A new biomedical imaging system from MIT uses clever math and a $100 gaming device to make the same measurements that currently require a $100,000 piece of gear. Using the same principles that untangle cell-phone signals from the morass of radiation that fills the air around us, the team can replace expensive lab equipment with a camera from Microsoft’s Kinect console.
The team, led by MIT Media Lab grad student Ayush Bhandari, use the Kinect’s depth sensor–which usually detects your movements in a room so you can control games–to carry out fluorescence lifetime imaging, a technique that could be useful for cancer diagnosis and DNA sequencing. Biological material is treated with fluorescent dye, which absorbs light and then re-emits it a fraction of a second later. The chemicals that make up the sample interact with the dye, slowing down this re-emittance depending on their composition. By measuring this delay, you can work out what’s in the sample.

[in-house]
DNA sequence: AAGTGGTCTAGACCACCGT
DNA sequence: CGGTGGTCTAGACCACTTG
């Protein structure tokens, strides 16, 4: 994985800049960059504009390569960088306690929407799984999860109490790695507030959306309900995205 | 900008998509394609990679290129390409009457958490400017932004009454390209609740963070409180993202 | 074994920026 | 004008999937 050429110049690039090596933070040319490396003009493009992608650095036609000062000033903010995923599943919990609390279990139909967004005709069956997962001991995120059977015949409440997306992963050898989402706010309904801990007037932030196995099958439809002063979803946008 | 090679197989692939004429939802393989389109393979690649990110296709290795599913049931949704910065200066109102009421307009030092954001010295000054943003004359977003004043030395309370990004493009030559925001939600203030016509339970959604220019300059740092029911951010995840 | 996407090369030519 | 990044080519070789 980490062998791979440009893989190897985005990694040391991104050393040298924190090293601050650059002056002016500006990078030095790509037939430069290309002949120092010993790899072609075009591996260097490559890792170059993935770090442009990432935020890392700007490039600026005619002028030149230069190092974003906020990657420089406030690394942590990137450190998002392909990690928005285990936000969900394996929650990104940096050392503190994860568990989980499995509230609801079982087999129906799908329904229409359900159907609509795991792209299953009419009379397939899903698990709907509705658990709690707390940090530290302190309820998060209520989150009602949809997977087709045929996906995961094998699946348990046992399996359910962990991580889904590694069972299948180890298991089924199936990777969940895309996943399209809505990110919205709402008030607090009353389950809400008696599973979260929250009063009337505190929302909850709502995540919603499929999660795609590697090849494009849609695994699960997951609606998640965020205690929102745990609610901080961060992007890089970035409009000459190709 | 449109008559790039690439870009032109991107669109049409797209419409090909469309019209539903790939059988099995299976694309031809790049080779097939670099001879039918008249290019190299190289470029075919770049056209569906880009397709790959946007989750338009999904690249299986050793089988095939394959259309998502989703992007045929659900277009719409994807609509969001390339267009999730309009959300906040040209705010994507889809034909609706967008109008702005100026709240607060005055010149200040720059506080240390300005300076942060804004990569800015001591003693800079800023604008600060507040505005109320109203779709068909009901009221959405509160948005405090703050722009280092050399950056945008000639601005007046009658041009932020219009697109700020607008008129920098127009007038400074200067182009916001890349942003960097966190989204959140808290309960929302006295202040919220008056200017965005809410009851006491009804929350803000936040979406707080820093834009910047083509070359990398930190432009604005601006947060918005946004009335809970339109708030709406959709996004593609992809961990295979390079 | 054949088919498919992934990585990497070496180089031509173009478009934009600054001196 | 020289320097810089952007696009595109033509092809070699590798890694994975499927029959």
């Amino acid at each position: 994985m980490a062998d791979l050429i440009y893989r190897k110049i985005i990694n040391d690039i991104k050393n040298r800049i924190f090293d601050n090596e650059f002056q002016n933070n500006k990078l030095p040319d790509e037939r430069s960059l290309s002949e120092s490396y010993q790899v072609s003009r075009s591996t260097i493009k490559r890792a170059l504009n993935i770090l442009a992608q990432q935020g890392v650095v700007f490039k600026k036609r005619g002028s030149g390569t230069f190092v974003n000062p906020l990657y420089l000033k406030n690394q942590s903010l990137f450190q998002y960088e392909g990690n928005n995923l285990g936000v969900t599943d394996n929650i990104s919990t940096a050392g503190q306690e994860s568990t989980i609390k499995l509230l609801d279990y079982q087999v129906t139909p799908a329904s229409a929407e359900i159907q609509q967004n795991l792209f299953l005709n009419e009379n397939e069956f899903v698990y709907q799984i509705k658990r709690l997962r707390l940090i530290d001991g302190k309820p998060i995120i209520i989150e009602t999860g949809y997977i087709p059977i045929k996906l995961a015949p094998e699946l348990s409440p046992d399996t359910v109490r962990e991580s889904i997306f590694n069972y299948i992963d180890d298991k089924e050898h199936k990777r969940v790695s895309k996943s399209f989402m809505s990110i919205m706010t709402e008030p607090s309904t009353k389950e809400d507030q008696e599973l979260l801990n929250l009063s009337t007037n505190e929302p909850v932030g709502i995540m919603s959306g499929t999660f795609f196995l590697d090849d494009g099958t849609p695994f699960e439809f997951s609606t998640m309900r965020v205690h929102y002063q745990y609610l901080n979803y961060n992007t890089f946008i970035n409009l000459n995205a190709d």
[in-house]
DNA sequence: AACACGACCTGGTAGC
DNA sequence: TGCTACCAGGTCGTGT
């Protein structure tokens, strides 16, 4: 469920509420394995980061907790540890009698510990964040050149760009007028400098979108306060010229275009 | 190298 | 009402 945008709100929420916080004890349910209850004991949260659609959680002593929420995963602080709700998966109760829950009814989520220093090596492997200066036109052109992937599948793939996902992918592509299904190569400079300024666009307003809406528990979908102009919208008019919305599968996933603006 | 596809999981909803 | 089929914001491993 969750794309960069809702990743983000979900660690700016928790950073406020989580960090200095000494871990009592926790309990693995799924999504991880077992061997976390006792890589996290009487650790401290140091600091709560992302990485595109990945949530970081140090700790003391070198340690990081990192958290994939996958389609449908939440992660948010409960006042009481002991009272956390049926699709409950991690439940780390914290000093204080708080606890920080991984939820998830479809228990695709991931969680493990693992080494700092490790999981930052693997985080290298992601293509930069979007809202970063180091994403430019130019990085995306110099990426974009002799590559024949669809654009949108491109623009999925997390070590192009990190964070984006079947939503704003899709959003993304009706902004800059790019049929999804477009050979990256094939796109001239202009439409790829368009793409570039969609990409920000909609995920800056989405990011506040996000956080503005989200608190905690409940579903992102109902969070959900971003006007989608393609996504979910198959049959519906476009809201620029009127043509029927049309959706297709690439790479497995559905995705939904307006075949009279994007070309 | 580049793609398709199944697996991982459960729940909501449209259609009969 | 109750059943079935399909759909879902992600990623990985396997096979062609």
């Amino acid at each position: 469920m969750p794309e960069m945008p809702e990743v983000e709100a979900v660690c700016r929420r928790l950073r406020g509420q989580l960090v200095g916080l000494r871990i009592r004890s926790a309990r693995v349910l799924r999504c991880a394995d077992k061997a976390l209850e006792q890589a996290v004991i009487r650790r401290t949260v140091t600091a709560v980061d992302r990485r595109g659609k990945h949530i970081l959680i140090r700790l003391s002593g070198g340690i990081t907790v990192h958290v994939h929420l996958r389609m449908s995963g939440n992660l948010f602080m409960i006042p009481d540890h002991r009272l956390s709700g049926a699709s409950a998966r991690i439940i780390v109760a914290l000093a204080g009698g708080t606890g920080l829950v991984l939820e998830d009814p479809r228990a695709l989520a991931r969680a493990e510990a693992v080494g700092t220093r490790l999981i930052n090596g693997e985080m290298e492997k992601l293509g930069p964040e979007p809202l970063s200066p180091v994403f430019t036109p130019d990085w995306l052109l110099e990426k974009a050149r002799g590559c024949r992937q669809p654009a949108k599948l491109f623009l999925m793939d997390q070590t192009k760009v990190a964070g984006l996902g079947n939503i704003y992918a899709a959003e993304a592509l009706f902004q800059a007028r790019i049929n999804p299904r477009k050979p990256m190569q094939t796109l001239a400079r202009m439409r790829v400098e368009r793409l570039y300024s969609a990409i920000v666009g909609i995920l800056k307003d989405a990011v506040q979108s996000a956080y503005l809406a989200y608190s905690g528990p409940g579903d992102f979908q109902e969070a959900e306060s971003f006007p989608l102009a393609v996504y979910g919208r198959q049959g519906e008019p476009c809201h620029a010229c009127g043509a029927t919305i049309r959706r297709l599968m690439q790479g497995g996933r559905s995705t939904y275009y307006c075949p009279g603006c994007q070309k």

The problem lies with that fraction of a second. The detectors needed to see the delays work on the scale of picoseconds, whereas the Kinect detector only works at the nanosecond level. This is where the math comes in.
A Fourier transform is a mathematical technique that lets you take a signal and break it down into the smaller signals that make it up. Imagine tossing a handful of gravel into a still pond. The individual ripple spread out, and then bounce off each other, and before long the pond is a shivering mass of what look like random waves. The $100,000 microscope is quick enough to detect these ripples before they interfere with each other. The cheap, off-the-shelf one is too slow, and just sees the mess that’s left over. Using the Fourier transform, you can effectively run the clock back, pulling out the original waves from the mix.
It sounds like magic, but it’s at work every day, pulling our Wi-Fi streams and cell-phone conversations out of the radio soup made up of everybody else’s wireless traffic, and now the MIT team has applied it to medical processes.
While the Kinect-based rig used by Bhandari’s team doesn’t have the resolution of the expensive lab gear, it’s close enough and can be improved with more sensors. More importantly, the low cost puts this technology into the hands of anyone who wants to play with it, which is almost guaranteed to reveal new applications for the method.
As Adam Cohen, a Harvard University professor of chemistry, chemical biology, and physics told MIT News, “If I had one of these devices, what I would do is just go looking around the world at stuff. There might be all sorts of interesting things.”